When it began in 1969, the aim of the Man Booker Prize was to increase readership of quality fiction by celebrating and promoting the best books of the year. In its nearly 50-year history, the prize has become one of the most prestigious in the book world. Its legion of winning books - 48 to date - are some of the industry's best-selling novels and are well on their way to becoming classics. The archives are peppered with familiar names like Margaret Atwood, Ian McEwan, Michael Ondaatje and Kingsley Amis. Big hitters Peter Carey, Hilary Mantel and J.M. Coetzee have multiple Bookers to their names.
The annual £50,000 prize (about $75,000 USD) is granted to the best novel originally written in English and published in the UK in the year of the prize, regardless of the nationality of the author. Until 2013, only writers from Commonwealth countries were eligible to win the British prize. The winner is selected by a rotating panel of judges who pare a long list of about a dozen down to six, then one. It's not an easy task - twice, in 1992 and 1974, the judges declared a draw and selected two winners.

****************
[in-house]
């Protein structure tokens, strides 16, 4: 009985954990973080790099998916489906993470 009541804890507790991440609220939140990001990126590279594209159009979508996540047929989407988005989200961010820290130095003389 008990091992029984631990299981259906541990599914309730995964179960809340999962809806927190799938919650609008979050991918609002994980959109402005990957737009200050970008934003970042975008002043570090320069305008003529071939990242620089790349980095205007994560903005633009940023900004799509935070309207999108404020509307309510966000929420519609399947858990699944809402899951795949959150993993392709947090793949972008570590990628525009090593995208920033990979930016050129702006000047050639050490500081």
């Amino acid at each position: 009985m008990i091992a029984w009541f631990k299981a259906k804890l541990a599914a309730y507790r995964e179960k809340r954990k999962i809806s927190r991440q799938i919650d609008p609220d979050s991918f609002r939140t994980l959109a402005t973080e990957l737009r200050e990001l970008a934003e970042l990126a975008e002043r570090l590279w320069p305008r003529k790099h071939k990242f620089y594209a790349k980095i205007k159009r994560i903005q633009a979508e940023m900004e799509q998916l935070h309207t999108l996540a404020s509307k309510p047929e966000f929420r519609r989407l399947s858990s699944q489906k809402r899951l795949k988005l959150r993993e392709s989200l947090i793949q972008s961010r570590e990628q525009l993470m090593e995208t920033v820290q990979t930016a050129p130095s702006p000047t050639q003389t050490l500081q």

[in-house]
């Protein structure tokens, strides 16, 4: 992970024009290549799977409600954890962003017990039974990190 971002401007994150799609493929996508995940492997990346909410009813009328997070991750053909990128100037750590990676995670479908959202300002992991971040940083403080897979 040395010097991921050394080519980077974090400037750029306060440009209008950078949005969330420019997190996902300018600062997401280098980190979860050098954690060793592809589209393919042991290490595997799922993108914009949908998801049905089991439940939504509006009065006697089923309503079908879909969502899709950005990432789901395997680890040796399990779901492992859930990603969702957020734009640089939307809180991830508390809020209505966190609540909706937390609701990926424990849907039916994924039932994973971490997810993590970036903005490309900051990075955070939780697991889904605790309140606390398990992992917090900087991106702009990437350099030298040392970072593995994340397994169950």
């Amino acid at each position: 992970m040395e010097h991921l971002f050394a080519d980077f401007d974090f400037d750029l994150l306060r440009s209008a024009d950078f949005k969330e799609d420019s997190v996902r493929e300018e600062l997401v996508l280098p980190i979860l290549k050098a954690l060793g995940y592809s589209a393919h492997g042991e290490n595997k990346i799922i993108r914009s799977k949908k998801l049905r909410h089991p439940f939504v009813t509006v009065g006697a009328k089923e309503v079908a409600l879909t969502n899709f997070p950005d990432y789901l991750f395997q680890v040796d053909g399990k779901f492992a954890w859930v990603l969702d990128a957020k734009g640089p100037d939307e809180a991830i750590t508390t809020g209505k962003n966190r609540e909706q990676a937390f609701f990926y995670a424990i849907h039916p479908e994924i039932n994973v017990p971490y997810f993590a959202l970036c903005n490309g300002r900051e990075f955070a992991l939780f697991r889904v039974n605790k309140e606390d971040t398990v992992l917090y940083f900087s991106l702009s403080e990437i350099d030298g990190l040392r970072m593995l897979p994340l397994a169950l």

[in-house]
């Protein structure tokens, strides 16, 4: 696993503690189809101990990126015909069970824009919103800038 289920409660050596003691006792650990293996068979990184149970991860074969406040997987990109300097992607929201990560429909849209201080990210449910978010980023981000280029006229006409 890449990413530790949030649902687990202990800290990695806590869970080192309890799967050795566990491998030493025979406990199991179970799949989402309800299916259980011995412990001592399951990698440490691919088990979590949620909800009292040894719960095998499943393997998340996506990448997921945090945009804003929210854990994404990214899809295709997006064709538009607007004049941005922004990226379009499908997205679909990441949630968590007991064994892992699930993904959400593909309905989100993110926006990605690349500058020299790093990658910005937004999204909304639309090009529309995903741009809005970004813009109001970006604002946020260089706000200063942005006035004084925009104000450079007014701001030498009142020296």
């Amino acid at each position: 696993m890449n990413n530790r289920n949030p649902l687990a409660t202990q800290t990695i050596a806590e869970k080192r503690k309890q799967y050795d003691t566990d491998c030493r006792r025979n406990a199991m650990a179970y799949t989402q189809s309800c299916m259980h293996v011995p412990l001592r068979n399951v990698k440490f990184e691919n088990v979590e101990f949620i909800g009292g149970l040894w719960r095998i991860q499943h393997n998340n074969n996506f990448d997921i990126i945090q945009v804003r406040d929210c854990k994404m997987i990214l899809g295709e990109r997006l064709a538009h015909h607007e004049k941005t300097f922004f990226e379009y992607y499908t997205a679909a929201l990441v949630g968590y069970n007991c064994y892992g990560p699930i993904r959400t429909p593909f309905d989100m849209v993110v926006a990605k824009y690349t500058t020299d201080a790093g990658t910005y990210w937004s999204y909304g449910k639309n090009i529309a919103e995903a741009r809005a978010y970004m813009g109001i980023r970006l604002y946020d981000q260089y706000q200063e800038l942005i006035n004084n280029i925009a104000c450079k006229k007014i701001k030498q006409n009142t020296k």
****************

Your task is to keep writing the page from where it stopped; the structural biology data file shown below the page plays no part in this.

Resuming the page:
Author Graham Swift, winner of the 1996 Booker for Last Orders, said, "Prizes don't make writers and writers don't write to win prizes, but in the near-glut of literary awards now on offer, the Booker remains special. It's the one which, if we're completely honest, we most covet."
Explore the 50 winning books since the prize's inaugural year in 1969. Autographed award-winners are aplenty on AbeBooks - all the way from P.H. Newby to George Saunders.